Multiple Myeloma: Beth's Story - Episode 14

Multiple Myeloma: Resources for Patients with Financial Hardship

Beth discusses the financial hardships she experienced due to multiple myeloma and highlights sources of financial support made available to patients.

Elie Fahed, MD: Let’s talk a little about financial hardship. Having cancer at a young age is not easy. We have had tremendous progress in the treatment of multiple myeloma over the last 20 years. You are an embodiment of what the new medications can do and how they can keep patients alive. Unfortunately, they come with a high price tag. Were you able to get financial help or support? What advice can you give other patients about co-pay assistance and financial support throughout your treatment journey?

Elizabeth Ayen: When we started this, when we were so young, it was really difficult because we had to travel so much. There was not really any support. The Chamber of Commerce in Rock Springs, [Wyoming,] had a fundraiser every year, so they were able to help us a little with travel expenses, but you have to pay for gas and food. Luckily, we had family we could stay with, but it became really expensive. We got into using credit cards to pay for some of our medical bills. We had good insurance; my husband works for the state of Wyoming, but it was not like it is today. It is much better today.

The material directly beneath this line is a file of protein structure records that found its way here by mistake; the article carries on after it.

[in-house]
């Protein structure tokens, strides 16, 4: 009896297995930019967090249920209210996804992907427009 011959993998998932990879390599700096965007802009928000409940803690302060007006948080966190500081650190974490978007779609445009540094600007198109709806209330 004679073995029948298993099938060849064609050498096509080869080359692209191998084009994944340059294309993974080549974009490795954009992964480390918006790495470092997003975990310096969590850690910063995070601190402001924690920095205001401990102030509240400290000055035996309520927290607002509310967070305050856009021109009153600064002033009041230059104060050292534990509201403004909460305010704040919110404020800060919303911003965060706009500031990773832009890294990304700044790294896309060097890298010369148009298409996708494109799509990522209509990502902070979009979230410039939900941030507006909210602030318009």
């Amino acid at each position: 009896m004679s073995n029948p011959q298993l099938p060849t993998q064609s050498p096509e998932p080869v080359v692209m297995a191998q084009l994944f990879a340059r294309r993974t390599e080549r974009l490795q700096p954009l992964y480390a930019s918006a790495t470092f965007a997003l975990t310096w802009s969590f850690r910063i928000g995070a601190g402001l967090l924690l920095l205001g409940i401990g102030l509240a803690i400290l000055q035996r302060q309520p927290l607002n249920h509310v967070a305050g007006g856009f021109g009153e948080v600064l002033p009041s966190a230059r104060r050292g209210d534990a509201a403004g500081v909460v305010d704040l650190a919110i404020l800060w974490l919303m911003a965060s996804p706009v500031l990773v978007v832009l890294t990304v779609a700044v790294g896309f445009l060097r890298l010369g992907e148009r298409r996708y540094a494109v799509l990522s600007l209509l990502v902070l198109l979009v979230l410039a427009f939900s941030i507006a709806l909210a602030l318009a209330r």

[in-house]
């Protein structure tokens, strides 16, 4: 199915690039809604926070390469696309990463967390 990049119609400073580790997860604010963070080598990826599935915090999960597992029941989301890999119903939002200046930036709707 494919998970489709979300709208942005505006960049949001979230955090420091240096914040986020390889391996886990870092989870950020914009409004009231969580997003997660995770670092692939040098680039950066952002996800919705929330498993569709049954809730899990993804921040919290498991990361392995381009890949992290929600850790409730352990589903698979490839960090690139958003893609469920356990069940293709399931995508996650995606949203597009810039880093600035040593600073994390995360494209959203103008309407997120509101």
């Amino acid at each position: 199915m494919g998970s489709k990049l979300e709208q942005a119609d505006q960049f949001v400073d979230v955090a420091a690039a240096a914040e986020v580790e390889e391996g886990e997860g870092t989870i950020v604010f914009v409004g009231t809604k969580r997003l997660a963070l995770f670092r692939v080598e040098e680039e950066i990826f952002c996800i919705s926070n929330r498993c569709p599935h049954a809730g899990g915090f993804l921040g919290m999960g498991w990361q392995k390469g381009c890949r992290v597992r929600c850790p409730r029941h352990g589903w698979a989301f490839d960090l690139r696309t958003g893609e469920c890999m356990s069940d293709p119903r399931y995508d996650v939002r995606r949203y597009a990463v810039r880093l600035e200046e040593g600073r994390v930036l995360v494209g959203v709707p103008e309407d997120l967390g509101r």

Your oncology center that I go to—they do a fabulous job of trying to find whatever co-pay assistance they can find, so some of the drug companies have helped pay for anything that was not paid, like all our co-pays and our deductible and those things. For the past six years, we have had all that covered, which is amazing. Then they found that the Leukemia & Lymphoma Society also had a program that we could use. When it comes to any other costs outside like prescriptions and things like that, even our premium for our insurance—they will [cover them] up to a certain amount. That has been amazing for us.

Elie Fahed, MD: In summary, there are a lot of resources for those who know how and where to look. For patients listening today, make sure your cancer center has resources or staff dedicated to looking for co-pay assistance or foundations that can help patients with multiple myeloma. Please work with them; get that help. It will be very rewarding. Also, if you do not, do some research on your own. There are a lot of resources available for you. If you have private insurance, they have a company-directed co-pay assistance. If you do not have private insurance, there are a lot of foundations out there that can help carry part of the cost. There are a lot of direct costs—medication- and treatment-related costs, and also indirect things like lost wages, travel, and being away from home. It is not an easy situation.

Elizabeth Ayen: Right.

This transcript has been edited for clarity.